With the European Union fully invested in promoting the transition towards clean energy and countering global warming, the EU and the Kingdom of Morocco held on June 29 a launch ceremony for the so-called ‘Green Partnership’ that will see the two sides work together to meet commitments set by the Paris Climate Agreement to cut greenhouse gas emissions, protect the environment and promote the green economy.
For Europe, the expected cooperation with Morocco will be the first of its kind with a country located on its southern flank and is part of the 2019 EU-Morocco Partnership for Shared Prosperity to enhance the relationship between Morocco and the European Union, which are in line with the goals laid down by the European Neighborhood Policy.
The Green Partnership “is aimed at ensuring consistency in our work with regional and international frameworks such as the 2030 Agenda, the United Nations Conventions on Biological Diversity and Desertification, the Regional Platform of the Union for the Mediterranean on energy and industrial cooperation and the Barcelona Convention for the Protection of the Mediterranean Sea Against Pollution,” the joint statement noted.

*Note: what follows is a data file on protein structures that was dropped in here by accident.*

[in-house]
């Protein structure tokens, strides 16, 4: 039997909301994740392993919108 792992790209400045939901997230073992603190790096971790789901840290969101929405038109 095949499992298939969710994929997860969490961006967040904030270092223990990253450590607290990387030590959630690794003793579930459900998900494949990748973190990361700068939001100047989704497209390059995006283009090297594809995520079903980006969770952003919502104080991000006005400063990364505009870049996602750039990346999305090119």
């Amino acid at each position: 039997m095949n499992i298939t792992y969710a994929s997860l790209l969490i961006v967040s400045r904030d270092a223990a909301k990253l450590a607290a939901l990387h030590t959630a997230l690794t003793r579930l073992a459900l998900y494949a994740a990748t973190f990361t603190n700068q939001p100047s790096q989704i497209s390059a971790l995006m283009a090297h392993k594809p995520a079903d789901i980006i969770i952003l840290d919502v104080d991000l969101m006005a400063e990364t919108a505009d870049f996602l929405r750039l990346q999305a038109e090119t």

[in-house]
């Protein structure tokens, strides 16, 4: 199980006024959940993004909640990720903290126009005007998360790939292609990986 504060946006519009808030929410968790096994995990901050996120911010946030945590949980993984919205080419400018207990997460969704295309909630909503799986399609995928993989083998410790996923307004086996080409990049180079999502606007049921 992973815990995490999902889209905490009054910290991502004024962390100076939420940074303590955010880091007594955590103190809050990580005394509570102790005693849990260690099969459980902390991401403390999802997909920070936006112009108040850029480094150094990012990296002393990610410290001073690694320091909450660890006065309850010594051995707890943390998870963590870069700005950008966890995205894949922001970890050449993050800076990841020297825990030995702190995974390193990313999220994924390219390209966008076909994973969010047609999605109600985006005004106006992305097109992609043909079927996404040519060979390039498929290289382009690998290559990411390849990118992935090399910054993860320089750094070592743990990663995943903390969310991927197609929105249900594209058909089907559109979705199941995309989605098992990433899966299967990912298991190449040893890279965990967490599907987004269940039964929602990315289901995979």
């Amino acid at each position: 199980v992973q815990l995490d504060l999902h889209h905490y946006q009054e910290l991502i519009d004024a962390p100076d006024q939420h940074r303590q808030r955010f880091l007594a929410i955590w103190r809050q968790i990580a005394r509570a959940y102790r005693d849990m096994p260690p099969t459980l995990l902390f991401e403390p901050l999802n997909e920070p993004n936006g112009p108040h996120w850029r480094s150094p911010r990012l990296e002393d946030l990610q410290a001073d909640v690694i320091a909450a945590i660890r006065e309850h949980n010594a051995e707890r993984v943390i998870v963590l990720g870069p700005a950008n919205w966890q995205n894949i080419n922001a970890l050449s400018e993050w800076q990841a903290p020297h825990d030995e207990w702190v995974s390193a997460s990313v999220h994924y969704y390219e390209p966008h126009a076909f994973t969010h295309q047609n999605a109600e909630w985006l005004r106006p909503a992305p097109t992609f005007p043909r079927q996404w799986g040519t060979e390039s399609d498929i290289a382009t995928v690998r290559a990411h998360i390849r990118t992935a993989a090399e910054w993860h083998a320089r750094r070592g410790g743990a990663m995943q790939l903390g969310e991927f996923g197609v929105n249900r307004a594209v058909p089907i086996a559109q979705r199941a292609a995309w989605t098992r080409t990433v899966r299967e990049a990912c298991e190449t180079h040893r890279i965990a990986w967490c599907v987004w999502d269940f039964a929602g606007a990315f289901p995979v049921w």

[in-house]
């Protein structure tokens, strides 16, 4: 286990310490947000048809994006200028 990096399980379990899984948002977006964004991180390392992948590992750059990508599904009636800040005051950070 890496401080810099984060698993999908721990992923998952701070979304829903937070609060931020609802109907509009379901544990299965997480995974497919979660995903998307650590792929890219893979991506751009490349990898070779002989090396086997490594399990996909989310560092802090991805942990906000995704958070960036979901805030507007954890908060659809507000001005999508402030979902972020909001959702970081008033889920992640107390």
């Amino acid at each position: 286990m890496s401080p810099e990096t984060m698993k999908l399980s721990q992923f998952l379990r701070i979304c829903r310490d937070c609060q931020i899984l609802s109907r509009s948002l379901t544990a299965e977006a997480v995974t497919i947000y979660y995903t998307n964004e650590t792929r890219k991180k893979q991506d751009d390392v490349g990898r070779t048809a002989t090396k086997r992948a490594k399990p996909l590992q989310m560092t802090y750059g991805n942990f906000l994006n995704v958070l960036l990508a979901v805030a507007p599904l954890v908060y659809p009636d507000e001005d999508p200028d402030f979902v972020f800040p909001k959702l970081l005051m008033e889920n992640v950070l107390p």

“Our meeting is important because it comes on the cusp of post-crisis recovery; that is, the right time to learn the lessons. The way out of the crisis is an opportunity to “build back better”, avoiding the mistakes of the past. It is an opportunity for an open and cooperative approach, with the help of all,” Nasser Bourita, the Minister of Foreign Affairs, African Cooperation and Moroccans Residing Abroad, said during the launch ceremony marking the signing of the agreement, adding, “The new Green Partnership should be: a Partnership for a “green recovery”, swift, fair and win-win. In short, a partnership that would contribute to “greening” our economies more, to further diversify their growth engines, and to get closer to the new mapping of post-crisis international value chains … The Green Partnership is fully consistent with the Strategic Orientations defined by His Majesty King Mohammed VI. These royal orientations have made environmental and climatic issues an active deployment axis that is permanently at the heart of public policiesThe third wave., internally and in interactions with partners. Because wait-and-see is not an option.”
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